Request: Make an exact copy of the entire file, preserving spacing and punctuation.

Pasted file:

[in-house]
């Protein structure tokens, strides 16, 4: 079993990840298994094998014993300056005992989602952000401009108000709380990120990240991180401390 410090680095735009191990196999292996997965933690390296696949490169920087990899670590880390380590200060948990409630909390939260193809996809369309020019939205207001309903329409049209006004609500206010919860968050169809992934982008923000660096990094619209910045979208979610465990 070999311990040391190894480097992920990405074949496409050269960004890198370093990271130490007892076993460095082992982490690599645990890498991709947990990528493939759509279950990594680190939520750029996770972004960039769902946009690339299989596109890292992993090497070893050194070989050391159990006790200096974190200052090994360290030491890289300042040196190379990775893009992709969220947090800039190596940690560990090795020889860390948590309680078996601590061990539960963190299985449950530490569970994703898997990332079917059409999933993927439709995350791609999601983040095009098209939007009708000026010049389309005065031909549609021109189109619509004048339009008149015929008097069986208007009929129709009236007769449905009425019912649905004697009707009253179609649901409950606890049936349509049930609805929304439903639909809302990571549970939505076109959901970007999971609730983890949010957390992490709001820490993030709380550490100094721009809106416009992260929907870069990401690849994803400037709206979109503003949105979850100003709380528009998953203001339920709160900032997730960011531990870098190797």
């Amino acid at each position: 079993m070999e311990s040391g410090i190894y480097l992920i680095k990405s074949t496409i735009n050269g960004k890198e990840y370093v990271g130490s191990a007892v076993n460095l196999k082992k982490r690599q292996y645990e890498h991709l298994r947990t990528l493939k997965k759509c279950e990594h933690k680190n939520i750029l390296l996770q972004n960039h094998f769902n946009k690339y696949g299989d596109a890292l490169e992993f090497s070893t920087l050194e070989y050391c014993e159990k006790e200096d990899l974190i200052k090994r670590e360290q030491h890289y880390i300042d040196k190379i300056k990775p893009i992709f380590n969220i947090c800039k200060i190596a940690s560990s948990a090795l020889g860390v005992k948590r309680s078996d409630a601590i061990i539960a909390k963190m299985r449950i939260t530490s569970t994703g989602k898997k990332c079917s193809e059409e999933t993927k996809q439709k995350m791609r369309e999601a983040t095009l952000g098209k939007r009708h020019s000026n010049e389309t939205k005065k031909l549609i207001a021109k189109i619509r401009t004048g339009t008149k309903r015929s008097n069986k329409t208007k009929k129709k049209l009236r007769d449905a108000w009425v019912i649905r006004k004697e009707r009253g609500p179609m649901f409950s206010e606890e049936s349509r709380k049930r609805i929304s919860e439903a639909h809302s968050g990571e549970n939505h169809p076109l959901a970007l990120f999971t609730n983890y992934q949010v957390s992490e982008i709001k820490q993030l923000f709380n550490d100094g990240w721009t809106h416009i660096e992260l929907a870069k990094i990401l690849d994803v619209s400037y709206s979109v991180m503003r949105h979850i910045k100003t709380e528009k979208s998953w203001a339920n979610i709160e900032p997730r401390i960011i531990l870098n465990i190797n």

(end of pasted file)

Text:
[in-house]
């Protein structure tokens, strides 16, 4: 079993990840298994094998014993300056005992989602952000401009108000709380990120990240991180401390 410090680095735009191990196999292996997965933690390296696949490169920087990899670590880390380590200060948990409630909390939260193809996809369309020019939205207001309903329409049209006004609500206010919860968050169809992934982008923000660096990094619209910045979208979610465990 070999311990040391190894480097992920990405074949496409050269960004890198370093990271130490007892076993460095082992982490690599645990890498991709947990990528493939759509279950990594680190939520750029996770972004960039769902946009690339299989596109890292992993090497070893050194070989050391159990006790200096974190200052090994360290030491890289300042040196190379990775893009992709969220947090800039190596940690560990090795020889860390948590309680078996601590061990539960963190299985449950530490569970994703898997990332079917059409999933993927439709995350791609999601983040095009098209939007009708000026010049389309005065031909549609021109189109619509004048339009008149015929008097069986208007009929129709009236007769449905009425019912649905004697009707009253179609649901409950606890049936349509049930609805929304439903639909809302990571549970939505076109959901970007999971609730983890949010957390992490709001820490993030709380550490100094721009809106416009992260929907870069990401690849994803400037709206979109503003949105979850100003709380528009998953203001339920709160900032997730960011531990870098190797």
């Amino acid at each position: 079993m070999e311990s040391g410090i190894y480097l992920i680095k990405s074949t496409i735009n050269g960004k890198e990840y370093v990271g130490s191990a007892v076993n460095l196999k082992k982490r690599q292996y645990e890498h991709l298994r947990t990528l493939k997965k759509c279950e990594h933690k680190n939520i750029l390296l996770q972004n960039h094998f769902n946009k690339y696949g299989d596109a890292l490169e992993f090497s070893t920087l050194e070989y050391c014993e159990k006790e200096d990899l974190i200052k090994r670590e360290q030491h890289y880390i300042d040196k190379i300056k990775p893009i992709f380590n969220i947090c800039k200060i190596a940690s560990s948990a090795l020889g860390v005992k948590r309680s078996d409630a601590i061990i539960a909390k963190m299985r449950i939260t530490s569970t994703g989602k898997k990332c079917s193809e059409e999933t993927k996809q439709k995350m791609r369309e999601a983040t095009l952000g098209k939007r009708h020019s000026n010049e389309t939205k005065k031909l549609i207001a021109k189109i619509r401009t004048g339009t008149k309903r015929s008097n069986k329409t208007k009929k129709k049209l009236r007769d449905a108000w009425v019912i649905r006004k004697e009707r009253g609500p179609m649901f409950s206010e606890e049936s349509r709380k049930r609805i929304s919860e439903a639909h809302s968050g990571e549970n939505h169809p076109l959901a970007l990120f999971t609730n983890y992934q949010v957390s992490e982008i709001k820490q993030l923000f709380n550490d100094g990240w721009t809106h416009i660096e992260l929907a870069k990094i990401l690849d994803v619209s400037y709206s979109v991180m503003r949105h979850i910045k100003t709380e528009k979208s998953w203001a339920n979610i709160e900032p997730r401390i960011i531990l870098n465990i190797n």